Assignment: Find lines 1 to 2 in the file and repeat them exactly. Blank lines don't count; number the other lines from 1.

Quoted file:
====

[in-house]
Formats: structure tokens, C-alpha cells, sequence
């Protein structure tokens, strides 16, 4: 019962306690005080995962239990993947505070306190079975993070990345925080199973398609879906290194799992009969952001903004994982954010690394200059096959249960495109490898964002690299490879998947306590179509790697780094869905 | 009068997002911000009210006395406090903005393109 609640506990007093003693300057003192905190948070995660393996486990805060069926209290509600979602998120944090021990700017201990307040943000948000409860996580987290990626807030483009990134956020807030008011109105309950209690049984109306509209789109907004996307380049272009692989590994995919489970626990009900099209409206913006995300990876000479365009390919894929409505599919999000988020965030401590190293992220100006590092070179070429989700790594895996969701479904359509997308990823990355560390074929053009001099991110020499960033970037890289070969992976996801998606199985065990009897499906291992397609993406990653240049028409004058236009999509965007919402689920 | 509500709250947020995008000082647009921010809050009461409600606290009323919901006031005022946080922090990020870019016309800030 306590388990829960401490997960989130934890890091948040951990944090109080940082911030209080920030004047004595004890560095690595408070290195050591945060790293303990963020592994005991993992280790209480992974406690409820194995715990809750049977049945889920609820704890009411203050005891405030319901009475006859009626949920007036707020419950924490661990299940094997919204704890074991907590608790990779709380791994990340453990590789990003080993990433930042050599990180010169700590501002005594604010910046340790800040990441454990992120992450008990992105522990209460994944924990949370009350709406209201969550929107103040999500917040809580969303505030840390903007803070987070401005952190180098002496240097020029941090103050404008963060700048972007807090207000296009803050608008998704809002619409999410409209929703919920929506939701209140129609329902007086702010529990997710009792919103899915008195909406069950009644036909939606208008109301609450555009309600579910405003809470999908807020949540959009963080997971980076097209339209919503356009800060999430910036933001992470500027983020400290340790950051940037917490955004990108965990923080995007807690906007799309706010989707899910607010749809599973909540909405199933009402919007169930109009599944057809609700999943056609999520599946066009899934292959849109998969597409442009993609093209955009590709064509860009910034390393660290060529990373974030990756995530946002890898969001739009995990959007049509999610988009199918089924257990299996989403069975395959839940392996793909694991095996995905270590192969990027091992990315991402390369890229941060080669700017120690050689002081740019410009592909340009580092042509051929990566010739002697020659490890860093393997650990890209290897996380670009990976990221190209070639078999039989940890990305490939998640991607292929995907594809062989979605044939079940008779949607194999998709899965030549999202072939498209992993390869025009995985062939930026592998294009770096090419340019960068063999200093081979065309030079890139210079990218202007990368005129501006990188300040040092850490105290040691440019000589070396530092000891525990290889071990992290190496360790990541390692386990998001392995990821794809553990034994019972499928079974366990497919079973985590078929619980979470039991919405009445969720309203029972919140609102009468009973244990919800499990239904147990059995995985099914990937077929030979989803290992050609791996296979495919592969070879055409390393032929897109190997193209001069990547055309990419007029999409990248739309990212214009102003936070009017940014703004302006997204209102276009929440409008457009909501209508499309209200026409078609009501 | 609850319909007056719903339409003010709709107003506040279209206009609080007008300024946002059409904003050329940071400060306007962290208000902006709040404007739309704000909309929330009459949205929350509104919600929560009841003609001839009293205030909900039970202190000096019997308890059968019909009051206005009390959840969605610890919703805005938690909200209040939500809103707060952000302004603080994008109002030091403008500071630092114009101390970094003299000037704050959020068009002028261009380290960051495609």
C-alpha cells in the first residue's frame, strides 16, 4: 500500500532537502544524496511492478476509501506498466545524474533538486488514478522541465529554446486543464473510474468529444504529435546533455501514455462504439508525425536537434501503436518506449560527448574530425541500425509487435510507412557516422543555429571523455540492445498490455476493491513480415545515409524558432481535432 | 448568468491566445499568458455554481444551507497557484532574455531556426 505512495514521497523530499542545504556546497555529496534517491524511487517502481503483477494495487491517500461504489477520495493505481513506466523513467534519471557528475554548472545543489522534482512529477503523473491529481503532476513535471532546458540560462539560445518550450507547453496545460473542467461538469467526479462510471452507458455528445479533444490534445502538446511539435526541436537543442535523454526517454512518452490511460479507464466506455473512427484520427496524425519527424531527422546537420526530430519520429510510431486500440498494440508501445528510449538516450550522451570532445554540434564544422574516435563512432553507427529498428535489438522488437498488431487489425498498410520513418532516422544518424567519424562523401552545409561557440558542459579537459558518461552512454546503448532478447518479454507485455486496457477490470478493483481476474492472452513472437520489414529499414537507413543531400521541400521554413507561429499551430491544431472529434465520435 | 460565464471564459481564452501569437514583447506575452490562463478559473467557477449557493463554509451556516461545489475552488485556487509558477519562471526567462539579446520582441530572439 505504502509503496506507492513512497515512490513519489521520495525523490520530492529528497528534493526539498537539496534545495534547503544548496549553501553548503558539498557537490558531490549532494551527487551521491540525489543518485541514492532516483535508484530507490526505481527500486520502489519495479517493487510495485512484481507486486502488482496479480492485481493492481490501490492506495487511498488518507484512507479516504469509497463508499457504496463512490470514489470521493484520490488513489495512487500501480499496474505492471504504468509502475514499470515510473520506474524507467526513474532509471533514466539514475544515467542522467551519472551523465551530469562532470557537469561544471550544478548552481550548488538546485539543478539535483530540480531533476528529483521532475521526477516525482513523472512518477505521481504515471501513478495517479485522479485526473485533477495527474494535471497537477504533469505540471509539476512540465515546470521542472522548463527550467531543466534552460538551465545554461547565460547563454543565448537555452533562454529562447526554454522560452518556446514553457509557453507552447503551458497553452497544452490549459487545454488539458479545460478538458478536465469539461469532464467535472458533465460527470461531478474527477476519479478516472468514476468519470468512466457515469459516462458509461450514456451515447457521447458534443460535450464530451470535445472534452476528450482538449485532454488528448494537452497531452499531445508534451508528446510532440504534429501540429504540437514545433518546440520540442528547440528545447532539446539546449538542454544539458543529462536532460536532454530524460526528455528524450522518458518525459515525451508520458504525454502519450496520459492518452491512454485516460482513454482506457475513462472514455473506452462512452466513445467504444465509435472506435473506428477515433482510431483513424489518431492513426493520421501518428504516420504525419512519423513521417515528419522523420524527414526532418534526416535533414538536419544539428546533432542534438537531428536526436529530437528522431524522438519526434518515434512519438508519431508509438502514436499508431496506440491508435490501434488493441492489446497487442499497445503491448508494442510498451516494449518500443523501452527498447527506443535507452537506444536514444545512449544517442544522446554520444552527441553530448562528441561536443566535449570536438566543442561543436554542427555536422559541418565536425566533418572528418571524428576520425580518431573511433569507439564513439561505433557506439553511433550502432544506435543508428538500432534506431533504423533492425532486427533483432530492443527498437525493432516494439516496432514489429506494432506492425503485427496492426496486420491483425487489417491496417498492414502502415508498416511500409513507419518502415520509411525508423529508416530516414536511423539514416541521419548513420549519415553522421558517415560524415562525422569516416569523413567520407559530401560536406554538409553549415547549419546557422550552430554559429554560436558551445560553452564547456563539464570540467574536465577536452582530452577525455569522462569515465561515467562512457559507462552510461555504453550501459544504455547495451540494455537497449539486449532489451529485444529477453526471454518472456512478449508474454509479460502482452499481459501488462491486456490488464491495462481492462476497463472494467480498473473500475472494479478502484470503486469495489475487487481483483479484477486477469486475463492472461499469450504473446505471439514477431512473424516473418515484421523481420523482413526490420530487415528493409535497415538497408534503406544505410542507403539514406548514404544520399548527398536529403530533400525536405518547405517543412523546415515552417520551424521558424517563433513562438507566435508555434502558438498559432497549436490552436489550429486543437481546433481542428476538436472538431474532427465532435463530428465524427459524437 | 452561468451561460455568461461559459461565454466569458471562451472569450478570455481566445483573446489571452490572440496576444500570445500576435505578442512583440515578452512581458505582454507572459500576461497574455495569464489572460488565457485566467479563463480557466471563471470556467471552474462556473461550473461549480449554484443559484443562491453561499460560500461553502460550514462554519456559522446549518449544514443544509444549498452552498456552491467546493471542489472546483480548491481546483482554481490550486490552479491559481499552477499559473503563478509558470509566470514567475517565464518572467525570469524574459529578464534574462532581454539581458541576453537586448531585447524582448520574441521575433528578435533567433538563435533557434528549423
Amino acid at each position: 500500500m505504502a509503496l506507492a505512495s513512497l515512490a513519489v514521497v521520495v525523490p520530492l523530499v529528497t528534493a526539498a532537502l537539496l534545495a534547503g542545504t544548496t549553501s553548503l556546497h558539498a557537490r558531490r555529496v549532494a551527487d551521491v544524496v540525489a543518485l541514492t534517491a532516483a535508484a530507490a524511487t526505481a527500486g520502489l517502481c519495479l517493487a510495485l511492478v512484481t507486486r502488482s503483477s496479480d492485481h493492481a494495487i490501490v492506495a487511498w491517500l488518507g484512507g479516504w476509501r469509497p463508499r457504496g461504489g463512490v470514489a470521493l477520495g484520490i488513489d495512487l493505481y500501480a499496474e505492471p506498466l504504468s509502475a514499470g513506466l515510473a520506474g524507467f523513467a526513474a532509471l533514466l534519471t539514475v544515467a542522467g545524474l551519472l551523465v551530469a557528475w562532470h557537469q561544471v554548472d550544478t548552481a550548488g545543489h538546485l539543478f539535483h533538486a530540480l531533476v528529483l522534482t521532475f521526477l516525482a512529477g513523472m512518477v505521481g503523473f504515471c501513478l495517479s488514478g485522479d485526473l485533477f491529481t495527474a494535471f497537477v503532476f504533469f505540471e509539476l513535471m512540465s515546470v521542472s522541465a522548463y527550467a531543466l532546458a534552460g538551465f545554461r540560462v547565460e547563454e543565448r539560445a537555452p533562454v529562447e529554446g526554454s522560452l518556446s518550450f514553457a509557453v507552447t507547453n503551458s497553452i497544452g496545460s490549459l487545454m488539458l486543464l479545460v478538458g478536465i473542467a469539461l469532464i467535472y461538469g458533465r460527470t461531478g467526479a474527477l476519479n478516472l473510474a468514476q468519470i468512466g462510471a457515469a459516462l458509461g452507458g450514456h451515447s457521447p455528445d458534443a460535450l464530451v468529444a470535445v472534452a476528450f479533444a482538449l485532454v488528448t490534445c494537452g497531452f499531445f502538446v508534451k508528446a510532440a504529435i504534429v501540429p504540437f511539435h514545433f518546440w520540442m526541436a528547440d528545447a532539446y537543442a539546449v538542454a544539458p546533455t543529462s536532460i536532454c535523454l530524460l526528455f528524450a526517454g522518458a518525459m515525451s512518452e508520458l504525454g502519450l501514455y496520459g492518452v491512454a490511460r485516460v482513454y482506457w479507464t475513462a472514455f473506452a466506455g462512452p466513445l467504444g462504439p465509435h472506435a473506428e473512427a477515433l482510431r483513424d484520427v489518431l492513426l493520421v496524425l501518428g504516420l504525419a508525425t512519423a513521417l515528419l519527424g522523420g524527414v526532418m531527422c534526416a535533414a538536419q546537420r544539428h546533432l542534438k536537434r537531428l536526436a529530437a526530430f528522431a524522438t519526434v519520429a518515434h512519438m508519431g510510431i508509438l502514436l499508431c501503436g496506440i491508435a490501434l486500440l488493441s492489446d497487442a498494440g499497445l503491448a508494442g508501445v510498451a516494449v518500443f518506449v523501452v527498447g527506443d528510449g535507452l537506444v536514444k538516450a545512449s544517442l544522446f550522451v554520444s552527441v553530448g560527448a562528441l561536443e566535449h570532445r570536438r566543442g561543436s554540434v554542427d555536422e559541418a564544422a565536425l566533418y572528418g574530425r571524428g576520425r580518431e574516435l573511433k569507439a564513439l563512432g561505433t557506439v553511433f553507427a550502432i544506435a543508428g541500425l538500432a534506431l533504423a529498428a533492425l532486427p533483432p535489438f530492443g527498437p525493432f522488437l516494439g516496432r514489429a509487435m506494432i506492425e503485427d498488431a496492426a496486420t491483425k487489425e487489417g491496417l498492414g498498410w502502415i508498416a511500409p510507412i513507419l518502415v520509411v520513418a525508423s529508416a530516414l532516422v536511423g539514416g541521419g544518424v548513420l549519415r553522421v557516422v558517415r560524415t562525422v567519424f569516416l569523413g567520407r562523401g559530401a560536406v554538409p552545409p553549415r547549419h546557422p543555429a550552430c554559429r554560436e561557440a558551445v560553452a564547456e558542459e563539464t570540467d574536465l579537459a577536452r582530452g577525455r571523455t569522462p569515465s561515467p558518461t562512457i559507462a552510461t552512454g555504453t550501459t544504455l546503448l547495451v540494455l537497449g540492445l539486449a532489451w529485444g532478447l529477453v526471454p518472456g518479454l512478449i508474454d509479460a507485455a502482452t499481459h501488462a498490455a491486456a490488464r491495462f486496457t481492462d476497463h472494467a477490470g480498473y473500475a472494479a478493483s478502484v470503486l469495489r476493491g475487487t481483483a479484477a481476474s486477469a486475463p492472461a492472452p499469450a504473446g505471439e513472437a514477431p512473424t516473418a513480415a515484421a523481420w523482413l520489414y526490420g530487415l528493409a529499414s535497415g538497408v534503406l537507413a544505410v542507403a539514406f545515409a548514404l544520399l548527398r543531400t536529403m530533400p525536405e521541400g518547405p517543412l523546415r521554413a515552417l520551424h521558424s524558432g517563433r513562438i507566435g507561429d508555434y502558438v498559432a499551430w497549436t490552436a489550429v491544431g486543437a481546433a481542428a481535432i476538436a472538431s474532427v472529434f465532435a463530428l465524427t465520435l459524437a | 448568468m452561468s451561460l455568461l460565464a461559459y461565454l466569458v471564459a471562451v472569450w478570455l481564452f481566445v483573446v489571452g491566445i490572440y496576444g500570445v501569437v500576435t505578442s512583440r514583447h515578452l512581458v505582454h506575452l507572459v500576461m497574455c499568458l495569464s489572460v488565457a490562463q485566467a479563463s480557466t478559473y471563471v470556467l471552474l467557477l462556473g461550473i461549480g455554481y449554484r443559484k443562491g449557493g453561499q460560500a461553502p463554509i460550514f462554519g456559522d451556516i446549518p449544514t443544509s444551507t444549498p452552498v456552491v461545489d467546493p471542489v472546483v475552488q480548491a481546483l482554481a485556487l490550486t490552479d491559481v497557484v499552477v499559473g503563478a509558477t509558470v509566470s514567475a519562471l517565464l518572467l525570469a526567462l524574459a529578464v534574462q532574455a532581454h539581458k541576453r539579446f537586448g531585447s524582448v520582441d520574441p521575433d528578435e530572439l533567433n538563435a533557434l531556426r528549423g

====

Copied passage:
[in-house]
Formats: structure tokens, C-alpha cells, sequence